iguacu is strictly independent. All humanitarian and development organizations considered by iguacu arise from our confidential liaison with our extensive network of area experts.
iguacu accepts no sources of funding that do not fully accept our principle of independence, come with an agenda, or attempt to influence what we do and where we do it.
iguacu is service-oriented and user-sensitive in the pursuit of its mission and vision. We very much welcome, value and respond effectively to user feedback in our drive to create a platform the public loves, acts on and shares with others, whilst adhering to our governing principles.
iguacu is strictly and permanently not-for-profit and its not-for-profit status cannot be changed under any circumstances by anyone. Surplus funds are re-invested into improving iguacu’s services and securing iguacu’s financial sustainability. Any further surplus will be dispersed to iguacu’s recommended organizations.
iguacu seeks to remain as lean as possible in terms of its own costs by seeking pro bono services and using cost-effective means to conduct its operations whilst adhering to its governing principles.
In serving the global public and realising the mission and vision, and in all operations and communications, iguacu seeks to do no harm.
In recruitment, we seek highly skilled professionals in tune with our values and mission, and with a positive, results-oriented, solutions-oriented attitude.
In all internal and external communications, and in all our operations, we value people’s time.
In our own operations, structure and governance, we value effectiveness, integrity, agility, responsiveness, diversity and innovation.
We will respond as soon as possible.
1-45 Durham Street
2711 Centerville Road
Wilmington, DE 19808
Katherine has more than 25 years' experience working in charities and INGOs, international banking, policy and parliamentary research, strategic communications and development. Prior to completing her MSc in International Relations from the LSE, she was a newspaper journalist and a researcher at the Parliament of Australia.
Nathanael holds an MSc. in International Relations from the LSE, a Bachelor of Laws from the Sorbonne University and a B.A. in Government from Sciences Po Aix. He previously worked for the French Ministry of Foreign Affairs and served as Research Consultant at Harvard University. Nathanael was awarded the LSE Research Festival Highly Commended Prize for his research on post-terrorist attack resilience. He speaks French and English.
Carmen holds a BA Hons in Creative Advertising and an MSc in Marketing and Creativity from ESCP Europe Business School. She has experience in marketing & communication, branding and business development, working for companies that help improve people's everyday lives. Carmen has lived in the UK, France, the Netherlands and the USA.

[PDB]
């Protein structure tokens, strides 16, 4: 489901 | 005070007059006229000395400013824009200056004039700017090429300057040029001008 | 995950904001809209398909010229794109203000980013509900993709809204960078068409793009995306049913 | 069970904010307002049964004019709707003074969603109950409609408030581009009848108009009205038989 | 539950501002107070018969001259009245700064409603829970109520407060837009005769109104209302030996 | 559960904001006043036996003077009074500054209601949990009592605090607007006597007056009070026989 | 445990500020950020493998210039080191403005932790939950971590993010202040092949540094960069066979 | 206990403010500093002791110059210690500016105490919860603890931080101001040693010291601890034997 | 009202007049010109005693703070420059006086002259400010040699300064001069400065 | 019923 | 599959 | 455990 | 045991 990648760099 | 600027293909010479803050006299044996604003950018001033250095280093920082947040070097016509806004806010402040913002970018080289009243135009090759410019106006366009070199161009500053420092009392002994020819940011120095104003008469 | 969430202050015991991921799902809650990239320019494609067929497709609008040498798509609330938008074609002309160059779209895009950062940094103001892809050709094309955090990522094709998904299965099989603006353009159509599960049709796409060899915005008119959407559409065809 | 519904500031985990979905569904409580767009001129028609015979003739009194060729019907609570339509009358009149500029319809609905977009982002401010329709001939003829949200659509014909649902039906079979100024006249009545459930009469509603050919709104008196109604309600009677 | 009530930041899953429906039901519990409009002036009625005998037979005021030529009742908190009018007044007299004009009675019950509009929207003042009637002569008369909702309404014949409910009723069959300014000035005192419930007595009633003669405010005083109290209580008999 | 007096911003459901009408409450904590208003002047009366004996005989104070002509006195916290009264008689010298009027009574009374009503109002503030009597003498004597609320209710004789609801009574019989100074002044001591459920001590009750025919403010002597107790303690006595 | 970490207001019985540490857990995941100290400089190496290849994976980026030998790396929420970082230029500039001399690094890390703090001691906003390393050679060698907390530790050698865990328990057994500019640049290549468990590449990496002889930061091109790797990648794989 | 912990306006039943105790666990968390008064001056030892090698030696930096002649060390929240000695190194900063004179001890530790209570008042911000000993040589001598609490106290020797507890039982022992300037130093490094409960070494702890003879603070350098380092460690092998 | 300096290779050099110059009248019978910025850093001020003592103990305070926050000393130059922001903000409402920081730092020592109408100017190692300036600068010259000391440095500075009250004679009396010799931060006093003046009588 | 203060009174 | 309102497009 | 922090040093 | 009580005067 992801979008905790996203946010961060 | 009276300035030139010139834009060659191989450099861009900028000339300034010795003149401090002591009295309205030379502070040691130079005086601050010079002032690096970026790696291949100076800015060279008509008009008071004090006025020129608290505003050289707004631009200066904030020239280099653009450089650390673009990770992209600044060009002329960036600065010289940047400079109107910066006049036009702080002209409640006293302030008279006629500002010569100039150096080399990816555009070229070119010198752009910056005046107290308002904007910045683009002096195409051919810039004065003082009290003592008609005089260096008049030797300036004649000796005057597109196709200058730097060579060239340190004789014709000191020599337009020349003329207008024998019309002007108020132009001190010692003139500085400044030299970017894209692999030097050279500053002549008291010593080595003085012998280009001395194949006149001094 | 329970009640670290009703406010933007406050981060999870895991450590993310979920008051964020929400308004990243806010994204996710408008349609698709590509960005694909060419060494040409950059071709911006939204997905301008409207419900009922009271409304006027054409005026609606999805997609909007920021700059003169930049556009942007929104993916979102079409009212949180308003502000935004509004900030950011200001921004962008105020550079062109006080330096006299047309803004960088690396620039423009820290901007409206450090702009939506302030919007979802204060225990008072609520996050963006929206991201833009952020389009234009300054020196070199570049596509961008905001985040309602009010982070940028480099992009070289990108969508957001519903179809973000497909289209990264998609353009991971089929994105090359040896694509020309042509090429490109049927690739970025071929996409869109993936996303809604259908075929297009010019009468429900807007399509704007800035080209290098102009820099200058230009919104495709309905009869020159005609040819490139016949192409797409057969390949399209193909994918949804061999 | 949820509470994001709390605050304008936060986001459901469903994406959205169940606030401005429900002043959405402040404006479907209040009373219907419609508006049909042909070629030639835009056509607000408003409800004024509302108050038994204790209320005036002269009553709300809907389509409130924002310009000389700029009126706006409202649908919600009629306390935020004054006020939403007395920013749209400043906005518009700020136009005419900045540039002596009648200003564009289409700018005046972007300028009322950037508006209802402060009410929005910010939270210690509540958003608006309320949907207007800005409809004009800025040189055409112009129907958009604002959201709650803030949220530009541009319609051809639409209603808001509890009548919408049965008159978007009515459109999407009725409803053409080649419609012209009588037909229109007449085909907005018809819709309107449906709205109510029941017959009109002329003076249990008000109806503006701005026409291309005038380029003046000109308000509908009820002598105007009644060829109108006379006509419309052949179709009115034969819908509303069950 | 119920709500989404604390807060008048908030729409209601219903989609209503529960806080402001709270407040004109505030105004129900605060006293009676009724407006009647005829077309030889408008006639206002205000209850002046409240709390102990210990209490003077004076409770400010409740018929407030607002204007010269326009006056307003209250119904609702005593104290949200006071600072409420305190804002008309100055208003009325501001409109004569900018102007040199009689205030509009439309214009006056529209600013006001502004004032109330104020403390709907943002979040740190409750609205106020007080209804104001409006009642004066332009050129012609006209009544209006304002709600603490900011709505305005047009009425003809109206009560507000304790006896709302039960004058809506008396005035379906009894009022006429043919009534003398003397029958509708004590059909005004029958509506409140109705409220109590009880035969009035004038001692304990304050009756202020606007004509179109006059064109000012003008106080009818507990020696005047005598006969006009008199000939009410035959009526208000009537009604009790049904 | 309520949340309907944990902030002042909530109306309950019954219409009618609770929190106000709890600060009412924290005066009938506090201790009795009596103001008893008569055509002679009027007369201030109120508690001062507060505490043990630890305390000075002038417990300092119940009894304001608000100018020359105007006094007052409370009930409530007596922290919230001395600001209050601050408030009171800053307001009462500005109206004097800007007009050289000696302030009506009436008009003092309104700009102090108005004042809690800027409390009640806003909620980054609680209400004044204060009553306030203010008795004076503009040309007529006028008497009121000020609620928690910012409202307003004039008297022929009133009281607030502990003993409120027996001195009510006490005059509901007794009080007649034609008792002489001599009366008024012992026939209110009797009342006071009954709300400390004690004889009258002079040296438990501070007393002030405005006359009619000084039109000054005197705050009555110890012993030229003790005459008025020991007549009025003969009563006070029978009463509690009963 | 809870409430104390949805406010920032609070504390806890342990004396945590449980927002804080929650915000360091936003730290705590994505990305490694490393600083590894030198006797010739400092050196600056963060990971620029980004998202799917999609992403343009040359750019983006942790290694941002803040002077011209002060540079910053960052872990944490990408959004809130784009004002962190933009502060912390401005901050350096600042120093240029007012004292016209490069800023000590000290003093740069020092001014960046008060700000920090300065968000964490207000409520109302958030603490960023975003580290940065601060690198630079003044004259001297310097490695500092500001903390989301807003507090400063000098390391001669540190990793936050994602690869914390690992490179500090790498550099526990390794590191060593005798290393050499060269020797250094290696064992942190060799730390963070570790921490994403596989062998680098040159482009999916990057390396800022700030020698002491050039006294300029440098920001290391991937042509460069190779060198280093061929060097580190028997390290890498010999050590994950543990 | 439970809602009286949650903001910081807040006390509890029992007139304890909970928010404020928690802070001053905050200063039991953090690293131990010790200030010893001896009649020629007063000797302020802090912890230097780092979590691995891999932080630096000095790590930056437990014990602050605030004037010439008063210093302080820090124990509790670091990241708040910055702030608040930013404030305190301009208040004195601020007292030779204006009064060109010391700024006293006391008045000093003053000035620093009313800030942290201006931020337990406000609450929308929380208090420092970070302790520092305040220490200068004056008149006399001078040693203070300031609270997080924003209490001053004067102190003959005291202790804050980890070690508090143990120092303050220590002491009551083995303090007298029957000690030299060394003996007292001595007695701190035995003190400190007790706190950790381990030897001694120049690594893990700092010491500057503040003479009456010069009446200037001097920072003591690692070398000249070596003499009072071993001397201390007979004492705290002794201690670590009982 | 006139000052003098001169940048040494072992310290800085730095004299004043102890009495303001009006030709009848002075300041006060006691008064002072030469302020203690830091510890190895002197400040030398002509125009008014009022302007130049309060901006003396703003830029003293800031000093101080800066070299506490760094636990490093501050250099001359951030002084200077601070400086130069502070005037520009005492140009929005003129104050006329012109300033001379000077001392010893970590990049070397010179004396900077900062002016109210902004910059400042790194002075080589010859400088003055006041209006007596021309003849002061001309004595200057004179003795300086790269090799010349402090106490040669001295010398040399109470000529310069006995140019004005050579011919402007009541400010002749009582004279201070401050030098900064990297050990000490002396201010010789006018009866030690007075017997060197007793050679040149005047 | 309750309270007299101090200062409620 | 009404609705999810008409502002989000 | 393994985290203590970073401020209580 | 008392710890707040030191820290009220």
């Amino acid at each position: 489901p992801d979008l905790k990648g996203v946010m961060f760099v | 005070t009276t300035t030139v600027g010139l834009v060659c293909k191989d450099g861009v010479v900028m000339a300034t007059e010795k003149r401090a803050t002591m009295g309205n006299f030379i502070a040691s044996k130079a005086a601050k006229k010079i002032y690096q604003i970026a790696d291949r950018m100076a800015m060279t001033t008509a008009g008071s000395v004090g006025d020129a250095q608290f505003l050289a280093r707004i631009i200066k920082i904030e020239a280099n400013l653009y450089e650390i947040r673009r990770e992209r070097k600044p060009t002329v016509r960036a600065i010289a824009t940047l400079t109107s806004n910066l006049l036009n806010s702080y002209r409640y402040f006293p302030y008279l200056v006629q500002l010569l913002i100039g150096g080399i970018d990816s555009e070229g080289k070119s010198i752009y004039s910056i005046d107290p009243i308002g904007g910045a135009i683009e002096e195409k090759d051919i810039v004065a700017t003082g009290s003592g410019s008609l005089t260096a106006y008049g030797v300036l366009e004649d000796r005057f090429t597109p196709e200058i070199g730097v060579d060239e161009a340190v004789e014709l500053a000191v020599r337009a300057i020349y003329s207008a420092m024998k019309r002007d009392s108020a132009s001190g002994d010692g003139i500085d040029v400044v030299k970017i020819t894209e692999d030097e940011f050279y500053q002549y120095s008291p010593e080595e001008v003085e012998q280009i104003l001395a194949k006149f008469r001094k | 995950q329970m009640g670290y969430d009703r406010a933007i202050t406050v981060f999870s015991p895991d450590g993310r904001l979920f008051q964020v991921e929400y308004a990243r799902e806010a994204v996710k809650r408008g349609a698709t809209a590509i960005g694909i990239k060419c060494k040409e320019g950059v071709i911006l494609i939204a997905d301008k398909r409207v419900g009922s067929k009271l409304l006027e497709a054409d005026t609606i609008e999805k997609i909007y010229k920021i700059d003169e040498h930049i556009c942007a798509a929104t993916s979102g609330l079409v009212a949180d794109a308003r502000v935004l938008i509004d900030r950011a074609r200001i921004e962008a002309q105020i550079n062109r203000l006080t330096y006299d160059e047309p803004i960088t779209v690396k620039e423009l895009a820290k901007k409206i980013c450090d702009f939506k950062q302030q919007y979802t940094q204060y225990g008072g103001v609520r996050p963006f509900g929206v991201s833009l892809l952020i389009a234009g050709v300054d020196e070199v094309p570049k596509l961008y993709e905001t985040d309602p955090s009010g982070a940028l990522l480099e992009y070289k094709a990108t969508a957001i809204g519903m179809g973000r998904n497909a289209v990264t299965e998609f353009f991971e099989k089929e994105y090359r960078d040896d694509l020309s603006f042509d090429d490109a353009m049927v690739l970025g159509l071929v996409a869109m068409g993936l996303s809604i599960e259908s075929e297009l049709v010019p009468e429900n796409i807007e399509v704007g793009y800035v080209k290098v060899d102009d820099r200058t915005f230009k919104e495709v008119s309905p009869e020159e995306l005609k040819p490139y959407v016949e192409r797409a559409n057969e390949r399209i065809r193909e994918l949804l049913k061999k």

Adib holds an MSc in Conflict Studies from the LSE. He has worked with the UNDP and with NATO. He also works as a photojournalist undertaking projects exploring human rights and environmental issues across the Middle East and South Asia and was awarded the Marty Forscher Fellowship Prize for achievements in humanistic photography. Adib speaks English, Bengali, and basic French and Arabic.
Kirsti has an MSc in International Migration and Public Policy from the London School of Economics. She previously worked in Geneva as humanitarian information analyst with ACAPS, and in Brussels on the Euro-African Dialogue on Migration and Development, with the International Centre for Migration Policy Development (ICMPD). Additionally she was a research assistant with the Migration, Borders and Asylum sector of the European Union Agency for Fundamental Rights in Vienna. Kirsti speaks English, French, Creole and Spanish.
Rahila holds a Masters degree in Human Rights Law from the School of Oriental and African Studies (SOAS) in London and a BA in International Studies and Political Science from Methodist University in the USA. She has previously worked with the UNHCR and Focus Humanitarian Assistance in Tajikistan and with the Danish Refugee Council in Greece. Rahila has lived in the UK, USA, Canada, Pakistan and Afghanistan. Rahila speaks English, Dari and Urdu.
Kathryn is a leading business transformation agent with over two decades helping companies realise their full market potential in Europe, North America and Asia/Pacific. Connecting people, technology and ideas, Kathryn had helped multiple brands stand out from the crowd and deliver exceptional products, tools and services.
Heidi helps businesses and social enterprises grow and make a difference in society. As the author of “Social Enterprise: How to successfully set up and grow a social enterprise”, she uses her extensive knowledge in the field to internally measure an organization’s impact. Heidi has worked with social enterprises, businesses, and charities for over 18 years.
Dr. DiStefano is an ophthalmologist and founder of DiStefano Eye Center. She received her training at The Medical College of Wisconsin and completed a corneal fellowship at Harvard University in Boston, Massachusetts. Dr. DiStefano also serves on the board of the Helene DiStefano Fund, which provides financial assistance to mothers with cancer.